ERIC Number: ED252980
Record Type: RIE
Publication Date: 1985
Reference Count: 0
The Myth of Curvilinearity: An Analysis of Decision-Making Involvement and Job Satisfaction.
Schneider, Gail Thierbach
Past researchers have claimed that it is possible to over-involve individuals in decision-making and that this saturation may result in a decrease in job satisfaction. This paper presents a synthesis of three studies that covered the kindergarten through 12-th grade spectrum and tested the curvilinear relationship between teacher involvement in decision-making and job satisfaction. The research found that a significant relationship existed between respondents' decision condition and their level of job satisfaction. The results also indicate that the point of saturation has not been reached. From the responses in these studies it is reasonable to assume that administrators have considerable latitude in which to increase teacher involvement in decision-making before diminishing job satisfaction. The paper includes an extensive reference list, two tables, and one illustrative figure. (Author/MD)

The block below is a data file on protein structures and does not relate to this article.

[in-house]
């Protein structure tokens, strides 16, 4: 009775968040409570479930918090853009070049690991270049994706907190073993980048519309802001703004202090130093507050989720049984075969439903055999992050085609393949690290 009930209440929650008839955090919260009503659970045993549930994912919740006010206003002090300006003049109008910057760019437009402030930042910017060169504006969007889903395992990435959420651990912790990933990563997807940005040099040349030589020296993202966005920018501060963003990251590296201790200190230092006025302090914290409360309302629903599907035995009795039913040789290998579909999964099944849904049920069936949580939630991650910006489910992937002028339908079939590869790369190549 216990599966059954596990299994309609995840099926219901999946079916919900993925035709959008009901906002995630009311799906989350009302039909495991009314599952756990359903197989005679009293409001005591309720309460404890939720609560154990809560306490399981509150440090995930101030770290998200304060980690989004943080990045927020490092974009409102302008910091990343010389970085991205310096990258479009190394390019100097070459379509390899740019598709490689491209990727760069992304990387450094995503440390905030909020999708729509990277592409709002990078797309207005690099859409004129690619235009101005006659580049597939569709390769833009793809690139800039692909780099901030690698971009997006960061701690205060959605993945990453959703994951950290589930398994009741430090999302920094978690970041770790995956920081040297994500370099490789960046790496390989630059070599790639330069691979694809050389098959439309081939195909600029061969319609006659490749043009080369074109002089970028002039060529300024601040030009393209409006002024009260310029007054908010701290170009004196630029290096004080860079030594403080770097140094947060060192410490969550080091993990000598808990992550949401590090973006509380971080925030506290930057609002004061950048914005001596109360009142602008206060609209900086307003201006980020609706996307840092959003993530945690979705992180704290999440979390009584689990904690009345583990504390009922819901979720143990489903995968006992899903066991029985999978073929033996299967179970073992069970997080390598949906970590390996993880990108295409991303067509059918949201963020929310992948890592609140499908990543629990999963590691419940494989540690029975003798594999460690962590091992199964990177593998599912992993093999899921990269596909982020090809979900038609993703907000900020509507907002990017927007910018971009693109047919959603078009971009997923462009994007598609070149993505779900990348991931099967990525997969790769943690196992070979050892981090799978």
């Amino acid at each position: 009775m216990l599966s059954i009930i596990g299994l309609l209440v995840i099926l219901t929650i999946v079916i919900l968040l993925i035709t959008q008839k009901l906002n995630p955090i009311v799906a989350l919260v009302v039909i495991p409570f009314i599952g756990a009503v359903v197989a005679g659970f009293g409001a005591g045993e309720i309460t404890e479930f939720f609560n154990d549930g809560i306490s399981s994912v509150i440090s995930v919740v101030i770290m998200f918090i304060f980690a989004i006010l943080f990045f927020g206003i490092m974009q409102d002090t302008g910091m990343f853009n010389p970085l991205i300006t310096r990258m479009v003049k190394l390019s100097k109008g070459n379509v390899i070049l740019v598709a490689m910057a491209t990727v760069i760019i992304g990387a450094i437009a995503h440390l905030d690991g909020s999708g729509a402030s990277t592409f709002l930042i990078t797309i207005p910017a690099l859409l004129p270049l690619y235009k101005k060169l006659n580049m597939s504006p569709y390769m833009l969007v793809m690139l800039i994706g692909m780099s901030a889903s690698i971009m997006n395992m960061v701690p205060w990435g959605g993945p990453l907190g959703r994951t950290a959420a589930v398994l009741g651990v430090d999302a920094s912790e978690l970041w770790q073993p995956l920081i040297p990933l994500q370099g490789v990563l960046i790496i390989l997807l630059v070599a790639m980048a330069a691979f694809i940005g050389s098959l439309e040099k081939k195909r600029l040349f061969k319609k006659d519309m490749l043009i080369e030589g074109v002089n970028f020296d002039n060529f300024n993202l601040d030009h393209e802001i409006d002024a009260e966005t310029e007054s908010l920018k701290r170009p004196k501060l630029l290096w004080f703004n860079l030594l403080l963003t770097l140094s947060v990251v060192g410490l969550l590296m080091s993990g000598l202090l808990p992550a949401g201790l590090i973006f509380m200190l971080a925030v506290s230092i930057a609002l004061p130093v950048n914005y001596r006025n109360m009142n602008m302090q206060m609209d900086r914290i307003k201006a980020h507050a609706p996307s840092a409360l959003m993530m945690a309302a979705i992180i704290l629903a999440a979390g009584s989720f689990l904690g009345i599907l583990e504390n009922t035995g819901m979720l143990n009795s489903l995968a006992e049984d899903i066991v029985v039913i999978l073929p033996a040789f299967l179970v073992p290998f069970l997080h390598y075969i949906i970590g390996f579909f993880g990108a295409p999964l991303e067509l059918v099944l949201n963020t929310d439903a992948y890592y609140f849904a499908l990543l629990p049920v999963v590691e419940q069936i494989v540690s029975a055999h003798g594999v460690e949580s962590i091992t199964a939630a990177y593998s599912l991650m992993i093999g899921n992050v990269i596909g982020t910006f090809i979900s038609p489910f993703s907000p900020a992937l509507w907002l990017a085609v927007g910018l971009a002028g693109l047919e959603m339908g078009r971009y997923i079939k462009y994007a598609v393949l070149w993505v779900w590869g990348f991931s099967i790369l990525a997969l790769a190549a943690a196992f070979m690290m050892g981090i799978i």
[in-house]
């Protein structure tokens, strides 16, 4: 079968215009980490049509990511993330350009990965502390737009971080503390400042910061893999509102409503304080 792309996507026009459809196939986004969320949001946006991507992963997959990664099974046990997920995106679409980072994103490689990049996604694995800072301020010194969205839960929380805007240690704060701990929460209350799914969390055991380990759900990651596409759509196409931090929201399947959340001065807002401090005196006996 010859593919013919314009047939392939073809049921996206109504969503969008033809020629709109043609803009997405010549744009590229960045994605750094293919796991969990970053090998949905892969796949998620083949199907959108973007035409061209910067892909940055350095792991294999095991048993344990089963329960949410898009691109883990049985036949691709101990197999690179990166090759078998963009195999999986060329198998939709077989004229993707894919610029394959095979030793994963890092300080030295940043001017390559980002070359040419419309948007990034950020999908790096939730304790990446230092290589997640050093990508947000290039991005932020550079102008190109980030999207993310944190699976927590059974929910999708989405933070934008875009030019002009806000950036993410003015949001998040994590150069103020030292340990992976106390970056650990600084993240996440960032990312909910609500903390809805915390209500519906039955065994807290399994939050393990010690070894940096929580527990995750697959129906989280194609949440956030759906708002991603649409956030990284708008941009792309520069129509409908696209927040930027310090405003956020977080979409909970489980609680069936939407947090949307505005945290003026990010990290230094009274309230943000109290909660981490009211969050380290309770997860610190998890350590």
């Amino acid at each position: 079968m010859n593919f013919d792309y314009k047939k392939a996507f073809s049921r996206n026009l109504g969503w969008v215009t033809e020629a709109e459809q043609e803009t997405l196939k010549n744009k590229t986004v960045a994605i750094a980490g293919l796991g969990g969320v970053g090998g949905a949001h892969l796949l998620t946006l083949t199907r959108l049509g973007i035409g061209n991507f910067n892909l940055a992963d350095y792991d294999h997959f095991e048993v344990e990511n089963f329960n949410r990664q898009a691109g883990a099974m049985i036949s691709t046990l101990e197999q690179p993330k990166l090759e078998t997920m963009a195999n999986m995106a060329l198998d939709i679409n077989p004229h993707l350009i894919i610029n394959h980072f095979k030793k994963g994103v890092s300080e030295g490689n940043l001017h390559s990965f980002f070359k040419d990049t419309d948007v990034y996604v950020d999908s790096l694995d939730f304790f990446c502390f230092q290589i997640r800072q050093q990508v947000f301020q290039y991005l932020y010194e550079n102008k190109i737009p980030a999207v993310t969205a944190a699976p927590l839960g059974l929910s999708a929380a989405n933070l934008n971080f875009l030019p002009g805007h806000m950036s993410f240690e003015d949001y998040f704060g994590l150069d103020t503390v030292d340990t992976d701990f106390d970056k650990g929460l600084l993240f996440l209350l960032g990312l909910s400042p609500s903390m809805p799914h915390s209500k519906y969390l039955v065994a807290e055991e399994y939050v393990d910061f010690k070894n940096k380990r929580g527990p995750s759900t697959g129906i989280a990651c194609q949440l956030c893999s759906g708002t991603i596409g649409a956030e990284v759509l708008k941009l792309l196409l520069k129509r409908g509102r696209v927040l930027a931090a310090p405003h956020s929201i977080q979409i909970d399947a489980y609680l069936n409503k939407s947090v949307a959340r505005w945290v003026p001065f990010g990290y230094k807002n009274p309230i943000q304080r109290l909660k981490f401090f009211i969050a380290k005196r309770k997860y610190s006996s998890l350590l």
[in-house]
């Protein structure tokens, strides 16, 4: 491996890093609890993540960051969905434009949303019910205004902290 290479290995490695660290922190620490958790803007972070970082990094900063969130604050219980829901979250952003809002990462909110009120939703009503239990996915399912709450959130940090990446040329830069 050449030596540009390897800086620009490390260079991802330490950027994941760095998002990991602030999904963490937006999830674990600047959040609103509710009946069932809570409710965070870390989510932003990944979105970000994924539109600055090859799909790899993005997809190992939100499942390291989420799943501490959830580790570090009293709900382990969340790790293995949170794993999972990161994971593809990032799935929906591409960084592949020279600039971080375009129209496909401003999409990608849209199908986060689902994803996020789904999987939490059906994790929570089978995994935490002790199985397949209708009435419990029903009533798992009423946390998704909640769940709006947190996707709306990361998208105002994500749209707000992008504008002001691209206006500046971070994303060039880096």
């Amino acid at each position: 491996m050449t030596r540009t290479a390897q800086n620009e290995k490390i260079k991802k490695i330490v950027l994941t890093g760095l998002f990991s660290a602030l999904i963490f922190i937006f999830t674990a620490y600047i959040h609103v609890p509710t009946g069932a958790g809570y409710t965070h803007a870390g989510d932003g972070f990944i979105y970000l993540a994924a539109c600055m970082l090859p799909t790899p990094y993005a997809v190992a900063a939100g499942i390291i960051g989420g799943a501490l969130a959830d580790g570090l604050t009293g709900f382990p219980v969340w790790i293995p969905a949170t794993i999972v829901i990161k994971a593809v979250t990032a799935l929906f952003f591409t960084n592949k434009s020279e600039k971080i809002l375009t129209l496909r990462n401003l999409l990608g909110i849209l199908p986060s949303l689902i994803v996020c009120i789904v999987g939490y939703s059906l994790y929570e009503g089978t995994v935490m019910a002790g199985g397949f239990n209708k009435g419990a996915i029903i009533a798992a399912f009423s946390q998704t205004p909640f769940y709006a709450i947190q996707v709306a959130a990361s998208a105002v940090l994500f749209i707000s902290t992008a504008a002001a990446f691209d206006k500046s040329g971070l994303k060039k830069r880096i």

Descriptors: Administrative Organization, Curriculum Development, Educational Administration, Educational Research, Elementary Secondary Education, Job Performance, Job Satisfaction, Organizational Climate, Participative Decision Making, Recognition (Achievement), Teacher Participation, Textbook Selection
Publication Type: Reports - Evaluative; Speeches/Meeting Papers
Education Level: N/A
Audience: Researchers; Administrators; Practitioners
Authoring Institution: N/A
Identifiers: Contingency Models; Curvilinear Functions; Likert Scales
Note: Paper presented at the Annual Meeting of the American Educational Research Association (Chicago, IL, March 31-April 4, 1985).